The entrance to the Mapping Texas: From Frontier to Lone Star State at The Witte Museum in San Antonio. Photo credit: Mylynka Kilgore Cardona, Texas General Land Office

Mapping Texas: From Frontier to the Lone Star State — The Maps of Stephen F. Austin

In the nearly three hundred years that it took for Texas to take its current shape, the space changed from an extensive, unexplored and sparsely settled frontier under the Spanish Crown to its iconic and easily recognizable outline. Mapping Texas: From Frontier to the Lone Star State traces the cartographic history of Texas from the sixteenth to the nineteenth century, from contested imperial claims that spanned the continent to individual rights of ownership all with the understanding that in order for a place to be claimed, it needed to be mapped.

Stephen F. Austin: Cartographer of Texas

Often called the “Father of Modern Texas” for his contributions to the establishment of the empresario system and the Anglo colonization of Texas, Stephen F. Austin also deserves credit as one of the first Texas mapmakers.[1] Keeping close to his surveying roots, Austin first charted the rivers and bays of Texas in order to locate the land best suited for his colony. Once he had accomplished that, Austin set out to produce maps of Texas that became the primary cartographic references for the territory for decades, promoting further immigration to and the colonization of Texas. For the first time ever, in the Mapping Texas exhibit, three of Austin’s most important maps are featured together.

To view any of the maps below in greater detail, click on the image to access the map’s database entry, then click on the magnifying glass icon to enter “Zoomify” mode.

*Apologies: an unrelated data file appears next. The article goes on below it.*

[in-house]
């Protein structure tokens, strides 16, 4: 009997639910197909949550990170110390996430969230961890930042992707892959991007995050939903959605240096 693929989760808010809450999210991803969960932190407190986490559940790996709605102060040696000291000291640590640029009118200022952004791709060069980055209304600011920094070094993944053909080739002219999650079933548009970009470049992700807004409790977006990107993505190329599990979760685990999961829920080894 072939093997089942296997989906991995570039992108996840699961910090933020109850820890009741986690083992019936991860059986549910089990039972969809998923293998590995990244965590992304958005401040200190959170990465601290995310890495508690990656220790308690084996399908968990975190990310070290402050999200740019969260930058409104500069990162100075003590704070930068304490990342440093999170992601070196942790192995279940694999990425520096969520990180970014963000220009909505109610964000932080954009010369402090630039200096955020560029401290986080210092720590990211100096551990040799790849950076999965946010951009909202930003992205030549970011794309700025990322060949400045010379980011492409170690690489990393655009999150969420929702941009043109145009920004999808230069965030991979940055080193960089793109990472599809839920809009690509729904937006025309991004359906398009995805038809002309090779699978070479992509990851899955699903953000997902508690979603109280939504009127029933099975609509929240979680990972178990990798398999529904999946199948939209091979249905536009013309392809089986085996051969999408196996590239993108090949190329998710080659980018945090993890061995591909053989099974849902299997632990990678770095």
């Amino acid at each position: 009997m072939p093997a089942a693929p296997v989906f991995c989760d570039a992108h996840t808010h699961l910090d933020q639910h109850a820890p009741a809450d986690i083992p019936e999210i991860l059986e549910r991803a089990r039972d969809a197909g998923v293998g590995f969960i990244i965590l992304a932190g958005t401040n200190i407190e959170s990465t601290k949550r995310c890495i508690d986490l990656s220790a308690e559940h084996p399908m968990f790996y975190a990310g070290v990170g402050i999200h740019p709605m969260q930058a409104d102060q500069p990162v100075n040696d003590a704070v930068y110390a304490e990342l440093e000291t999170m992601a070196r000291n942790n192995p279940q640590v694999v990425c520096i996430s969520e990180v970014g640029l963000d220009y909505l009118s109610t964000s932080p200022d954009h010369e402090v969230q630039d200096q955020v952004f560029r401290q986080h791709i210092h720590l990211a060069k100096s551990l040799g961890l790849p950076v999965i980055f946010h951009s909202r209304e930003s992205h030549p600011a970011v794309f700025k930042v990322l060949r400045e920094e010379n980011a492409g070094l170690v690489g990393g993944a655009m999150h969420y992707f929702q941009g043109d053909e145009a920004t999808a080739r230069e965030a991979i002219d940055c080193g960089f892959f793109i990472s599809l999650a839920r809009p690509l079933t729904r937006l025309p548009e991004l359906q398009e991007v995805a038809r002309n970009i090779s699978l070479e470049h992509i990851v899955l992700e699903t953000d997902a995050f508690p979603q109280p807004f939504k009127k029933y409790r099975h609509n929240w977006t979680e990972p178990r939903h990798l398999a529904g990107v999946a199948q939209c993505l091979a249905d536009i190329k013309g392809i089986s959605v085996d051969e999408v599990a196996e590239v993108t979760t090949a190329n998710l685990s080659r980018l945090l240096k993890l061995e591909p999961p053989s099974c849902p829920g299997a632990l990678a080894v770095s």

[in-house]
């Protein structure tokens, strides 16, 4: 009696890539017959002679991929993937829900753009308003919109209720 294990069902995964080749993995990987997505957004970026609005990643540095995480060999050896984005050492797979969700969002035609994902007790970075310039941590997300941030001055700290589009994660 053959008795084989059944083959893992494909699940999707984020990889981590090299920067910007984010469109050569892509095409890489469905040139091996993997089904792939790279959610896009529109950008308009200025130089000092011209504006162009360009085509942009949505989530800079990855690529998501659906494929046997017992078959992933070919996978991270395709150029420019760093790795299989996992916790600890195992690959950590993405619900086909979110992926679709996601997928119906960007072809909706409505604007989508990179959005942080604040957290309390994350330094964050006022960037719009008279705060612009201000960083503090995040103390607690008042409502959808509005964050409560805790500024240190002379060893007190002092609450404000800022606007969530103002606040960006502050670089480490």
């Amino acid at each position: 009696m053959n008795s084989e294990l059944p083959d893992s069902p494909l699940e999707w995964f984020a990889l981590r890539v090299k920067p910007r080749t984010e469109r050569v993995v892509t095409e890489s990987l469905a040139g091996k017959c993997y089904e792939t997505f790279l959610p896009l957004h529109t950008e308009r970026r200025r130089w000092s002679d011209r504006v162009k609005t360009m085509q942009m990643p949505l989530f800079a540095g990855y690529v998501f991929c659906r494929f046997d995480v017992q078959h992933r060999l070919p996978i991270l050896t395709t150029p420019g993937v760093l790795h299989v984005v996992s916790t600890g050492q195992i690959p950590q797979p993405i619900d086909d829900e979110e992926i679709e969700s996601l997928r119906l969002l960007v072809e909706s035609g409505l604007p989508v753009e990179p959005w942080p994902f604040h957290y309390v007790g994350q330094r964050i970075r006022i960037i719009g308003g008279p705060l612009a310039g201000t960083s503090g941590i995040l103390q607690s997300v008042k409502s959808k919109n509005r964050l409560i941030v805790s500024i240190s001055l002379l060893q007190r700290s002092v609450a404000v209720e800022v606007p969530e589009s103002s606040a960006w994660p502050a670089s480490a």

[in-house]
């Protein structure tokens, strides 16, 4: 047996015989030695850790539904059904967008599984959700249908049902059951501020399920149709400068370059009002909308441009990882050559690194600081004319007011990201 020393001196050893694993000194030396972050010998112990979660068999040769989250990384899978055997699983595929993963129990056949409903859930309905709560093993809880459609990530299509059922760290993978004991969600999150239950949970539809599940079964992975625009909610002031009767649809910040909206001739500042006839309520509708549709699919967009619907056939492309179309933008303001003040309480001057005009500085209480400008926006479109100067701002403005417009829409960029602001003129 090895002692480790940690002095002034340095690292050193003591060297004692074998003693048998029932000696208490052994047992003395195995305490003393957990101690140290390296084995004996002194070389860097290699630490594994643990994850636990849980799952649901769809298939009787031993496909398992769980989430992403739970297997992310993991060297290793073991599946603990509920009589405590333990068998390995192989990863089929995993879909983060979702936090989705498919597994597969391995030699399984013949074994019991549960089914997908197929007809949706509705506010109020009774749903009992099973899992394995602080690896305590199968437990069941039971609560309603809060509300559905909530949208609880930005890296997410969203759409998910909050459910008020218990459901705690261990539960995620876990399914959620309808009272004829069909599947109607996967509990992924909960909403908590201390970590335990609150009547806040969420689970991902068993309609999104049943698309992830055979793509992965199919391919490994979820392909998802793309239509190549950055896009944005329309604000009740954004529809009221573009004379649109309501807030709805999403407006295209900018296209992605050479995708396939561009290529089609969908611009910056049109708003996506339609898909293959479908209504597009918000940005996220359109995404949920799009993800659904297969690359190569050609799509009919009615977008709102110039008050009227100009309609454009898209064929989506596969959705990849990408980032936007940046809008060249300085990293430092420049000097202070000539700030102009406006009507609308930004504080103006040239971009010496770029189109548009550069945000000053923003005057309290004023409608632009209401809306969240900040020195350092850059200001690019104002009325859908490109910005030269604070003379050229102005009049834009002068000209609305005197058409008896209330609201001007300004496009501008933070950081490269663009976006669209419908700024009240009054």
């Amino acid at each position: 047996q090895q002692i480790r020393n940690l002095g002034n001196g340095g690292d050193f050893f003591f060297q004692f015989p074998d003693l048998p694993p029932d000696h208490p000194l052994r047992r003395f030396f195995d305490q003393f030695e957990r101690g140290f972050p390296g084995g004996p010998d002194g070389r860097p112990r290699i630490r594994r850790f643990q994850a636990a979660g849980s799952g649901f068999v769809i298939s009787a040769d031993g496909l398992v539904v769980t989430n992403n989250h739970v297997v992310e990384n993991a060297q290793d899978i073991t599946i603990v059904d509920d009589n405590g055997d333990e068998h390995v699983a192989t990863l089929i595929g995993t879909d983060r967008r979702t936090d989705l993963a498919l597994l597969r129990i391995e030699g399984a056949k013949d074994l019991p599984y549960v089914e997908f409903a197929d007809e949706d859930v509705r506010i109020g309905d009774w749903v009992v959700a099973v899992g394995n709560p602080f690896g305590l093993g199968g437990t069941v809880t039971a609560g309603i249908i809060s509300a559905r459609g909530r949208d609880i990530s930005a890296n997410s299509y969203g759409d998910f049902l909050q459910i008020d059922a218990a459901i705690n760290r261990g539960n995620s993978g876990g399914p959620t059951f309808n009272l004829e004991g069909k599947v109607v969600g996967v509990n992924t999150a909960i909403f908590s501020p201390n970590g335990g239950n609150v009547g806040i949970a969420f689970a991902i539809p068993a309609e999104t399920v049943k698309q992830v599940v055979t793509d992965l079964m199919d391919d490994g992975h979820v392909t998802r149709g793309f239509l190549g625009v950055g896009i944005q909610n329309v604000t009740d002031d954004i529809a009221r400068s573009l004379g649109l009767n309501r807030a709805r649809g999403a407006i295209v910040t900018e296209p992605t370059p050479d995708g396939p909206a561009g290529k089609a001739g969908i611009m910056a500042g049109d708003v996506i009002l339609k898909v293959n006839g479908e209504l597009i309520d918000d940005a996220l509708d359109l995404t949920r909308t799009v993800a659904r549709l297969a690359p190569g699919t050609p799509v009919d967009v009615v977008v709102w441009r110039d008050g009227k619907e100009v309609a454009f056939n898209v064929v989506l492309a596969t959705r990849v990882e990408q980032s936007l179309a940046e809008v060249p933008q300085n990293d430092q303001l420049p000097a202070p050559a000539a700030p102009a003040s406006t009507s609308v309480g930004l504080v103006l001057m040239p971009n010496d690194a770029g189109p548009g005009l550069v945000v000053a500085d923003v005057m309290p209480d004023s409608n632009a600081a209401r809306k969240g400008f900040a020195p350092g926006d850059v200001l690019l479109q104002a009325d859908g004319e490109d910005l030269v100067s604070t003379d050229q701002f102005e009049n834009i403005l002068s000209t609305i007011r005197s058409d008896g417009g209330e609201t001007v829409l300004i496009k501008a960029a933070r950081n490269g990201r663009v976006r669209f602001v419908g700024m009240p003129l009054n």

Simon A.G. Bourne, Mapa topográfico de la provincia de Texas, by Estavan Austin, ca 1825, Witte Museum Collection, San Antonio, Texas.
Stephen F. Austin and James Franklin Perry, Connected Map of Austin’s Colony, 1837, Map #1943, Archives and Records Program, Texas General Land Office, Austin, TX

In 1822 Stephen F. Austin drew a map to accompany his petition for the confirmation of his empresario contract with the Mexican authorities. The original is now housed at the Dolph Briscoe Center for American Studies at the University of Texas at Austin. Bourne updated and improved Austin’s map. His map shows the major rivers in Texas, as well as the towns and roads that crossed the state between the Rio Grande and the Sabine.

In 1833 Stephen F. Austin tasked Gail Borden, Jr., to create a map of the lands granted through Austin’s empresario contract.[2] The enormous undertaking included all land grants between the San Jacinto and Lavaca Rivers, an area covering nineteen present-day counties in Texas. Borden, with the help of his brothers John P. and Thomas H., completed the Connected Map of Austin’s Colony in 1837.

Stephen F. Austin, Genl Austins Map of Texas with parts of the adjoining States, Philadelphia: H.S. Tanner, 1840, Map #93860, Holcomb Digital Map Collection, Archives and Records Program, Texas General Land Office, Austin, TX.

Stephen F. Austin’s map, first published in Philadelphia by H.S. Tanner in 1830, served as the primary reference point for maps of Texas for nearly a decade. The first edition referenced the location of the Austin and DeWitt colonies in Texas. Tanner reissued the map five times, each edition adding information on the new colonies established. The 1840 edition seen here overlays the new counties over the old empresario colonies.

Can’t make it to San Antonio? You can view the majority of the maps in this exhibit in high definition on the GLO’s website where you can also purchase reproductions of the maps and support the Save Texas History program.

As part of the 7th Annual Save Texas History Symposium, you will have the opportunity to see this exhibit by registering for the evening reception, which will be held in the Robert J. and Helen C. Kleberg South Texas Heritage Center at the Witte Museum. Support the Save Texas History program, visit with other Texas history enthusiasts, and check out this acclaimed exhibit before it closes in late September. Shuttles will be provided between the Menger Hotel and Witte Museum. Registration for this reception is $50.